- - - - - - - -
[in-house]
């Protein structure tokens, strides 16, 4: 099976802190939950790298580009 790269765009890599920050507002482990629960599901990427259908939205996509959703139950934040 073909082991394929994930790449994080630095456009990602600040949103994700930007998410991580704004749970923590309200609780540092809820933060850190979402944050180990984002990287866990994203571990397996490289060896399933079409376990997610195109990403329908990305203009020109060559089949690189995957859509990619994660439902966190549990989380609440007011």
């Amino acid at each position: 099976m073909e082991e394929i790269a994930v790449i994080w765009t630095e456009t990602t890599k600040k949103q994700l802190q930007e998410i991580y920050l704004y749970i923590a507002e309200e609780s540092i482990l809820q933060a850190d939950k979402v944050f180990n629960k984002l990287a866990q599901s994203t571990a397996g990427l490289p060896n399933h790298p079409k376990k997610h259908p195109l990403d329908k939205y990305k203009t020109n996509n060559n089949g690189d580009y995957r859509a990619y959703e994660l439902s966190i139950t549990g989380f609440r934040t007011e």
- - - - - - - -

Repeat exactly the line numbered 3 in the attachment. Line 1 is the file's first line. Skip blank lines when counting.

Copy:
């Amino acid at each position: 099976m073909e082991e394929i790269a994930v790449i994080w765009t630095e456009t990602t890599k600040k949103q994700l802190q930007e998410i991580y920050l704004y749970i923590a507002e309200e609780s540092i482990l809820q933060a850190d939950k979402v944050f180990n629960k984002l990287a866990q599901s994203t571990a397996g990427l490289p060896n399933h790298p079409k376990k997610h259908p195109l990403d329908k939205y990305k203009t020109n996509n060559n089949g690189d580009y995957r859509a990619y959703e994660l439902s966190i139950t549990g989380f609440r934040t007011e």